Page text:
What to Do When Your Children
By Nikki Willhite
It's dinner time. The food is hot and on the table, and you are
just waiting for your 10-year old to bring over the milk from the refrigerator.
He opens the refrigerator door, takes out the milk, and then before he can even
close the door, he drops the milk and it spills all over the kitchen floor.
He looks at you. His reactions are mixed. At first he may be
surprised, then frightened of how you may react, and then, in self defense, a
You are hungry. Your family is waiting for dinner, and now, in
addition to your frustration over wasted money, you have a mess to clean up. How
do you react?
Do you start yelling at your child- telling them how careless
they are, and how they have wasted money?
Do you threaten to take the cost of the milk out of their
allowance- no matter how long it takes?
If they've done this before, do you remind them of it?
This is an occasion when you better step back and look at the
What is more important- some spilled milk, or your child's
Except for some rare children that have a behavior
disorder that needs medical attention, accidents happen to everyone. This is a golden
opportunity for you to r to you child that he is more important than some
Be prepared to hold your frustration in advance. Be ready with a
comforting "It's ok, honey, accidents happen to everyone".
There might even be an occasion when your child wants to "test"
your reaction. He might even do it on purpose. If you suspect this to be the
case, you might want to think about where he is getting his insecurity.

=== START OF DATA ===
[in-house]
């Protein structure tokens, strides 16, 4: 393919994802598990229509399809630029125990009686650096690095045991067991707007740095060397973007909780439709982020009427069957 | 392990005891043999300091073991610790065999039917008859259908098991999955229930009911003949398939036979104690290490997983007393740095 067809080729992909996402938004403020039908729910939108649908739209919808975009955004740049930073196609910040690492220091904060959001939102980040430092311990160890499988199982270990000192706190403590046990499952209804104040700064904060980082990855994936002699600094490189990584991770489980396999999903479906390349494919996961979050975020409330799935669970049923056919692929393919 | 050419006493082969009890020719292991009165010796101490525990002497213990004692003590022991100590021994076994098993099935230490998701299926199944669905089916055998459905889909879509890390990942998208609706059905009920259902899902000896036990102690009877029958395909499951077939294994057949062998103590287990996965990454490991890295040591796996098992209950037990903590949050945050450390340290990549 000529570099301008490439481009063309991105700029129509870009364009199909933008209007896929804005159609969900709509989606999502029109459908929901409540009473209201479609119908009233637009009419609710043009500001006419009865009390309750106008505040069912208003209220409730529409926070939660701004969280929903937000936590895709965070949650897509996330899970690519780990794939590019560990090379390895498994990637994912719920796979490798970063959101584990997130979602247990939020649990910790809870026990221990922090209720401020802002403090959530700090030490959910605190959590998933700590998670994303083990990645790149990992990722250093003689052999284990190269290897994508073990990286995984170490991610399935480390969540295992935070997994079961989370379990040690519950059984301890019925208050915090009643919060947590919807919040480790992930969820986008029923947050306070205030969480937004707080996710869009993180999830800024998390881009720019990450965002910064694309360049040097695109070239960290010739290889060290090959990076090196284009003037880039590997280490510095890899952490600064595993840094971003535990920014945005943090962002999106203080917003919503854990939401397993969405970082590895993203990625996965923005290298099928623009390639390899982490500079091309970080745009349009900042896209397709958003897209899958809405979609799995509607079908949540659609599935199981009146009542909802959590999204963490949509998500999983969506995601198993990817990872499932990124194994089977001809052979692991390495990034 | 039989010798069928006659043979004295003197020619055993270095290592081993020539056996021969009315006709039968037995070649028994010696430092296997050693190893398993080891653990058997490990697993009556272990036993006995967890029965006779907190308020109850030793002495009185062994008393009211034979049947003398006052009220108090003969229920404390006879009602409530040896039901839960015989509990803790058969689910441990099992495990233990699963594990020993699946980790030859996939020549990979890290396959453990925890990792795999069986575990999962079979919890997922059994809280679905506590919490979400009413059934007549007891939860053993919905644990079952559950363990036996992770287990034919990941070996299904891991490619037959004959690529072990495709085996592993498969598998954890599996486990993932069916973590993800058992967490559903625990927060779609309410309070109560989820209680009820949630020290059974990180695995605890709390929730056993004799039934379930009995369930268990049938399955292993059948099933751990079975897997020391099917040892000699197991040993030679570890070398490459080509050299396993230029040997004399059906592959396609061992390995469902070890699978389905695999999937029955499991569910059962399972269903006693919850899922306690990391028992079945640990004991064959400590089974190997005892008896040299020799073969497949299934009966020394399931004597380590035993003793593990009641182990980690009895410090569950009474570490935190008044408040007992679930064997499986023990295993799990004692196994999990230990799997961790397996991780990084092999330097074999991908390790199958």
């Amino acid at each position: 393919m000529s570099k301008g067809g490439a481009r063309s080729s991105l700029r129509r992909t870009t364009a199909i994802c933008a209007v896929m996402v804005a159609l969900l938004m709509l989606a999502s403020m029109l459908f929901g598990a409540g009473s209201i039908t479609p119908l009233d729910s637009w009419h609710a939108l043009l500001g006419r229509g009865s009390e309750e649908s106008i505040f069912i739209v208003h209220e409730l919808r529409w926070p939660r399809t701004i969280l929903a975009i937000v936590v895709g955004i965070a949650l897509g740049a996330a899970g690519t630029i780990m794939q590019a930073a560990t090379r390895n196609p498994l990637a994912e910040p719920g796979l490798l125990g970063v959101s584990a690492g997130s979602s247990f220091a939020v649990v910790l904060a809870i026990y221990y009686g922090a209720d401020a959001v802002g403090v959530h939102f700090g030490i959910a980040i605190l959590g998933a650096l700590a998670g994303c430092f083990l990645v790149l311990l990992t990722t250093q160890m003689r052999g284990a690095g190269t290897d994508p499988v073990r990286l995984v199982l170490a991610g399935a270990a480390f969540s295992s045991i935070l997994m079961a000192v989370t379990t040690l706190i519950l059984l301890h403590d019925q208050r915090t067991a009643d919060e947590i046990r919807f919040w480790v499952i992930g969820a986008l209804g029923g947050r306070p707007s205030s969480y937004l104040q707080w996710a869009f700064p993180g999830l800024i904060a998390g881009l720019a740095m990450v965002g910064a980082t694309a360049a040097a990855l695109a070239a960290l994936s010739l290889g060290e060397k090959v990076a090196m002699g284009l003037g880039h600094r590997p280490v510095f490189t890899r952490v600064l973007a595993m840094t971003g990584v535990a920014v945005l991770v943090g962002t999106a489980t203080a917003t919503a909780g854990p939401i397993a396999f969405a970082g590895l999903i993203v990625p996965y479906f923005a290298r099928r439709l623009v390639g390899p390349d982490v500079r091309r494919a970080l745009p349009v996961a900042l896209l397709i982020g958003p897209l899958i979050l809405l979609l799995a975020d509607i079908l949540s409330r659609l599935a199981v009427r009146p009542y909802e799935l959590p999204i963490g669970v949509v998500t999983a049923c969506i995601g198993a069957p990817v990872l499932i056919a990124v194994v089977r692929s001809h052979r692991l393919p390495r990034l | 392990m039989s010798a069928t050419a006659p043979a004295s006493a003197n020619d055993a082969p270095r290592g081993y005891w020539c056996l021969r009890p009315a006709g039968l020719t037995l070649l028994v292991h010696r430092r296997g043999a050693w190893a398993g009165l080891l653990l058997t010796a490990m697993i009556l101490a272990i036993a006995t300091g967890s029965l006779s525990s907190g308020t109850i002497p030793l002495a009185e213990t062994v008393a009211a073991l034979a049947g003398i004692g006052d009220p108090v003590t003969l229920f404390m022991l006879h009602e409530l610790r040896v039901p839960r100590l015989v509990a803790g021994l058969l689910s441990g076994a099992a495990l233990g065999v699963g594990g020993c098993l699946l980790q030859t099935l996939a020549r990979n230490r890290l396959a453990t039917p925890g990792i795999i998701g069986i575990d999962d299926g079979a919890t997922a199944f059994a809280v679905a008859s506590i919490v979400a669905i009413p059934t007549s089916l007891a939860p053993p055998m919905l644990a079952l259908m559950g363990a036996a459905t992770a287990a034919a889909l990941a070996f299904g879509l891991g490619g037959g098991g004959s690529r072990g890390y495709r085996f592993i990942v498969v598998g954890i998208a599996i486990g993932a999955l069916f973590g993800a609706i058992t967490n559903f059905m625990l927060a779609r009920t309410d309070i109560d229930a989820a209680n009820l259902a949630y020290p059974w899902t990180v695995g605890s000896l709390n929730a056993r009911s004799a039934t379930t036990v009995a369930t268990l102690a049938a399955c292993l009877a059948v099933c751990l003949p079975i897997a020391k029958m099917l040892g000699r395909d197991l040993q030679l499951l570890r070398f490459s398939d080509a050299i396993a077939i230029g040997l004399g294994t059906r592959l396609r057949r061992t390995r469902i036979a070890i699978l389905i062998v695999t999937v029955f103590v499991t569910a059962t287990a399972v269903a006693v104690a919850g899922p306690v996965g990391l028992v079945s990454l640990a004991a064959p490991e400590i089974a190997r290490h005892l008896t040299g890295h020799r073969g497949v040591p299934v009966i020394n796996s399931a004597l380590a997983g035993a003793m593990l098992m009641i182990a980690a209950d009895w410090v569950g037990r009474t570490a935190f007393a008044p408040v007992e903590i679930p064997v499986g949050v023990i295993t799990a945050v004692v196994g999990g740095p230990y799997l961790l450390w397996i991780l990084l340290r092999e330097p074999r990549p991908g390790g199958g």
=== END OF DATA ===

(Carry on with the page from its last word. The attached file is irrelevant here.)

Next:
They say "If you get a lemon, make lemonade". Make spilled milk
an opportunity to show your unconditional love for your child!
A Great Story
One other thing to remember- children learn by example. Be sure
to treat other children in the same positive way that you treat your own child.
I heard a story many years ago that I have always remembered. It is a wonderful
example of being sensitive to the feelings of children. I will relate it the
best I can.
The story was told by a woman who had been sitting on a bench at
a county fair. She was observing the people passing by her. She took notice of a
young teenage girl who looked to be attending the fair with her boyfriend.
The girl was all dressed up in a pretty dress that she had
obviously just sewn. She could tell it was hand sewn from the "fold" that went
down the front of her dress (which you often get when you cut the dress out with
the front on the fold of the fabric).
The young girl was obviously having a good time,walking along
and smiling with her young man. A little boy was a short distance away. He had
just bought an ice cream cone, and turn and ran excitedly back towards his
parents. In his haste, he ran straight into the young woman, spilling and
"smashing" the ice cream all over this young woman's dress.
How do you think she reacted? How would you react? Well, this
young lady was well trained. Without any concern for herself, she looked down at
the disappointed and somewhat frightened little boy, and turning to link her arm
with the young man beside her, said to the young boy, (referring to her
boyfriend), - "Don't worry- he'll buy you another one!"
Not only was she sensitive to the feelings of this little boy,
who had just lost his "precious" ice cream cone, but she gave her boyfriend the
opportunity to "shine"- not only in her eyes, but in the eyes of the small
Teach your Children...they are your Legacy.
The dress may have been soiled, but that dress is long gone;
wonderful example of selflessness is not forgotten.